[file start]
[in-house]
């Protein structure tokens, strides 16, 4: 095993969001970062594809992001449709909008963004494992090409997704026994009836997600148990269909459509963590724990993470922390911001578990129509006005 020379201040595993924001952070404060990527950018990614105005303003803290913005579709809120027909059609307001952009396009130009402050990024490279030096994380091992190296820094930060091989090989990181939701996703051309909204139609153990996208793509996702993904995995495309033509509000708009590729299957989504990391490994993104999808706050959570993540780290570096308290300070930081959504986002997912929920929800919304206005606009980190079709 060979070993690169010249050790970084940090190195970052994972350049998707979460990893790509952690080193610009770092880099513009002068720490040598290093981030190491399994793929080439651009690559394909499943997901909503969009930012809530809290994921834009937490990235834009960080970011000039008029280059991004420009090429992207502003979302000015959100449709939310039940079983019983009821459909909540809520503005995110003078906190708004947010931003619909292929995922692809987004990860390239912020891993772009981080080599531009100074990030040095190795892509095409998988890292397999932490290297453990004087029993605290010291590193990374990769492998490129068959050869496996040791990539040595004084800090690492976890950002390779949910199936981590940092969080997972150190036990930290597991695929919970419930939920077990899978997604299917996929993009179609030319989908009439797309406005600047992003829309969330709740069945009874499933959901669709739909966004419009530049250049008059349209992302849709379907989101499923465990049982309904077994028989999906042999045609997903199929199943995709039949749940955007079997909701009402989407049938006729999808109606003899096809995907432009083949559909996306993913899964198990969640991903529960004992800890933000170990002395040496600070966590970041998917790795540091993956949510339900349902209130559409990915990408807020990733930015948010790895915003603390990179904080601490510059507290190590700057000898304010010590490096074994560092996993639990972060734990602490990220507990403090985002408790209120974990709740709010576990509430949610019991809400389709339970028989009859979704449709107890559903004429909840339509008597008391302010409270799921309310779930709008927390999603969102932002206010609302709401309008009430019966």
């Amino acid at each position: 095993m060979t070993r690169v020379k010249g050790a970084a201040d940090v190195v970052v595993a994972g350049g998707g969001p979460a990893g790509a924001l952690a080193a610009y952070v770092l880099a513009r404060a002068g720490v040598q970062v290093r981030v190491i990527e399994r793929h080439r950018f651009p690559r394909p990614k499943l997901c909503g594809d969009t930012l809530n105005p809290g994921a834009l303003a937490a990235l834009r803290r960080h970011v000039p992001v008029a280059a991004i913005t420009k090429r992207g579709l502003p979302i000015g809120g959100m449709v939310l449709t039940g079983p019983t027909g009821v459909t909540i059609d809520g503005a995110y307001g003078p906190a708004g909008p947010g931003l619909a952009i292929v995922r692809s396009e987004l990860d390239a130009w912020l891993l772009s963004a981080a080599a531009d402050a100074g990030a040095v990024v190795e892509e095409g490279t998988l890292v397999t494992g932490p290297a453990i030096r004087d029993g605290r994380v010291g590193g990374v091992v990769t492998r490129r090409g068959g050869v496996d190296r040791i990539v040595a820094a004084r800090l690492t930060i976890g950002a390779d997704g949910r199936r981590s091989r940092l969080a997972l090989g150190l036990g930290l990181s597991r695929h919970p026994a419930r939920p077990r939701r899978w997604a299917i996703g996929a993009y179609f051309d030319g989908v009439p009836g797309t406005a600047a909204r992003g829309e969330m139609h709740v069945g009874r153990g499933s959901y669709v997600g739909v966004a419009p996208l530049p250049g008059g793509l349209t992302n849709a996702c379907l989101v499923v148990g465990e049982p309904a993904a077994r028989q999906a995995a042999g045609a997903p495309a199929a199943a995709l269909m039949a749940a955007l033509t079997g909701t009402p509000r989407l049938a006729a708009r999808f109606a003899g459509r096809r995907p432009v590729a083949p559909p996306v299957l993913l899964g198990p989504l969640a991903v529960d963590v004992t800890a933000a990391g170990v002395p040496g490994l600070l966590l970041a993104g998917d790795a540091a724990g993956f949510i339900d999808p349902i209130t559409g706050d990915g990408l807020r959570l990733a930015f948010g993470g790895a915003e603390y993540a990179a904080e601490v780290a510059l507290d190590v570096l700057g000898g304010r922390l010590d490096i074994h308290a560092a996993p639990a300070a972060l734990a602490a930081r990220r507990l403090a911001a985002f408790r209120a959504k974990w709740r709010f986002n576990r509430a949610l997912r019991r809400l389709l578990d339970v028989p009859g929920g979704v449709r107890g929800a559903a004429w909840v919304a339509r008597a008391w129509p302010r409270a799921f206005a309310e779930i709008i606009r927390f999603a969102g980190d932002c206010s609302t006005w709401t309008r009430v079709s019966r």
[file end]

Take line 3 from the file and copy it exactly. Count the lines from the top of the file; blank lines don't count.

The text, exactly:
């Amino acid at each position: 095993m060979t070993r690169v020379k010249g050790a970084a201040d940090v190195v970052v595993a994972g350049g998707g969001p979460a990893g790509a924001l952690a080193a610009y952070v770092l880099a513009r404060a002068g720490v040598q970062v290093r981030v190491i990527e399994r793929h080439r950018f651009p690559r394909p990614k499943l997901c909503g594809d969009t930012l809530n105005p809290g994921a834009l303003a937490a990235l834009r803290r960080h970011v000039p992001v008029a280059a991004i913005t420009k090429r992207g579709l502003p979302i000015g809120g959100m449709v939310l449709t039940g079983p019983t027909g009821v459909t909540i059609d809520g503005a995110y307001g003078p906190a708004g909008p947010g931003l619909a952009i292929v995922r692809s396009e987004l990860d390239a130009w912020l891993l772009s963004a981080a080599a531009d402050a100074g990030a040095v990024v190795e892509e095409g490279t998988l890292v397999t494992g932490p290297a453990i030096r004087d029993g605290r994380v010291g590193g990374v091992v990769t492998r490129r090409g068959g050869v496996d190296r040791i990539v040595a820094a004084r800090l690492t930060i976890g950002a390779d997704g949910r199936r981590s091989r940092l969080a997972l090989g150190l036990g930290l990181s597991r695929h919970p026994a419930r939920p077990r939701r899978w997604a299917i996703g996929a993009y179609f051309d030319g989908v009439p009836g797309t406005a600047a909204r992003g829309e969330m139609h709740v069945g009874r153990g499933s959901y669709v997600g739909v966004a419009p996208l530049p250049g008059g793509l349209t992302n849709a996702c379907l989101v499923v148990g465990e049982p309904a993904a077994r028989q999906a995995a042999g045609a997903p495309a199929a199943a995709l269909m039949a749940a955007l033509t079997g909701t009402p509000r989407l049938a006729a708009r999808f109606a003899g459509r096809r995907p432009v590729a083949p559909p996306v299957l993913l899964g198990p989504l969640a991903v529960d963590v004992t800890a933000a990391g170990v002395p040496g490994l600070l966590l970041a993104g998917d790795a540091a724990g993956f949510i339900d999808p349902i209130t559409g706050d990915g990408l807020r959570l990733a930015f948010g993470g790895a915003e603390y993540a990179a904080e601490v780290a510059l507290d190590v570096l700057g000898g304010r922390l010590d490096i074994h308290a560092a996993p639990a300070a972060l734990a602490a930081r990220r507990l403090a911001a985002f408790r209120a959504k974990w709740r709010f986002n576990r509430a949610l997912r019991r809400l389709l578990d339970v028989p009859g929920g979704v449709r107890g929800a559903a004429w909840v919304a339509r008597a008391w129509p302010r409270a799921f206005a309310e779930i709008i606009r927390f999603a969102g980190d932002c206010s609302t006005w709401t309008r009430v079709s019966r």